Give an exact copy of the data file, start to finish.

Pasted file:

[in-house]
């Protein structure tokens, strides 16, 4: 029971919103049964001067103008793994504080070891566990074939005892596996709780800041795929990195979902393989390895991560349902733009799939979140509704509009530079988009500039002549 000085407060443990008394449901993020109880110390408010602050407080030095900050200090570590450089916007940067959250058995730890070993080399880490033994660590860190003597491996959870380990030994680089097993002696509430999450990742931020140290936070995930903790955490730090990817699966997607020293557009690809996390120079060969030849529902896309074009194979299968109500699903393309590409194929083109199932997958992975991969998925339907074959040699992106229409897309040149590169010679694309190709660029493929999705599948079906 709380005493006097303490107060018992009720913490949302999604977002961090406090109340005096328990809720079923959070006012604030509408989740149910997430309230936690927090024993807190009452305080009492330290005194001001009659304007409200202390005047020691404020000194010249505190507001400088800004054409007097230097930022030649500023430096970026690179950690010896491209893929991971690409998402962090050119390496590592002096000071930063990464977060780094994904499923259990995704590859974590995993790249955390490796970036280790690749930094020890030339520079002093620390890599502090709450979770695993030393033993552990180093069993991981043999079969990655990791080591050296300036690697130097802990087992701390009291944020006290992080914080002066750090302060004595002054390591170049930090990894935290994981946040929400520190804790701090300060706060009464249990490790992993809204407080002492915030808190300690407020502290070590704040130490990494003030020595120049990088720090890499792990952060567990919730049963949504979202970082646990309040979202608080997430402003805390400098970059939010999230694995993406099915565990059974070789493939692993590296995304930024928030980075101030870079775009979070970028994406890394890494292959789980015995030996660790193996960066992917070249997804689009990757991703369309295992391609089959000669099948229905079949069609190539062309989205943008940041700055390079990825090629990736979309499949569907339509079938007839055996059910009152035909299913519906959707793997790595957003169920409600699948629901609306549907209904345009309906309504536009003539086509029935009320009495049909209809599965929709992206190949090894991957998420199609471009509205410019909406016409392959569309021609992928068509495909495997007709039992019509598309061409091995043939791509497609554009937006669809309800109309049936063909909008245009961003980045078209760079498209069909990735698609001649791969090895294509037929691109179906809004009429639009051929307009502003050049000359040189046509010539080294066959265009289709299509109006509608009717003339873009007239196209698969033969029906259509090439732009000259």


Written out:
[in-house]
């Protein structure tokens, strides 16, 4: 029971919103049964001067103008793994504080070891566990074939005892596996709780800041795929990195979902393989390895991560349902733009799939979140509704509009530079988009500039002549 000085407060443990008394449901993020109880110390408010602050407080030095900050200090570590450089916007940067959250058995730890070993080399880490033994660590860190003597491996959870380990030994680089097993002696509430999450990742931020140290936070995930903790955490730090990817699966997607020293557009690809996390120079060969030849529902896309074009194979299968109500699903393309590409194929083109199932997958992975991969998925339907074959040699992106229409897309040149590169010679694309190709660029493929999705599948079906 709380005493006097303490107060018992009720913490949302999604977002961090406090109340005096328990809720079923959070006012604030509408989740149910997430309230936690927090024993807190009452305080009492330290005194001001009659304007409200202390005047020691404020000194010249505190507001400088800004054409007097230097930022030649500023430096970026690179950690010896491209893929991971690409998402962090050119390496590592002096000071930063990464977060780094994904499923259990995704590859974590995993790249955390490796970036280790690749930094020890030339520079002093620390890599502090709450979770695993030393033993552990180093069993991981043999079969990655990791080591050296300036690697130097802990087992701390009291944020006290992080914080002066750090302060004595002054390591170049930090990894935290994981946040929400520190804790701090300060706060009464249990490790992993809204407080002492915030808190300690407020502290070590704040130490990494003030020595120049990088720090890499792990952060567990919730049963949504979202970082646990309040979202608080997430402003805390400098970059939010999230694995993406099915565990059974070789493939692993590296995304930024928030980075101030870079775009979070970028994406890394890494292959789980015995030996660790193996960066992917070249997804689009990757991703369309295992391609089959000669099948229905079949069609190539062309989205943008940041700055390079990825090629990736979309499949569907339509079938007839055996059910009152035909299913519906959707793997790595957003169920409600699948629901609306549907209904345009309906309504536009003539086509029935009320009495049909209809599965929709992206190949090894991957998420199609471009509205410019909406016409392959569309021609992928068509495909495997007709039992019509598309061409091995043939791509497609554009937006669809309800109309049936063909909008245009961003980045078209760079498209069909990735698609001649791969090895294509037929691109179906809004009429639009051929307009502003050049000359040189046509010539080294066959265009289709299509109006509608009717003339873009007239196209698969033969029906259509090439732009000259």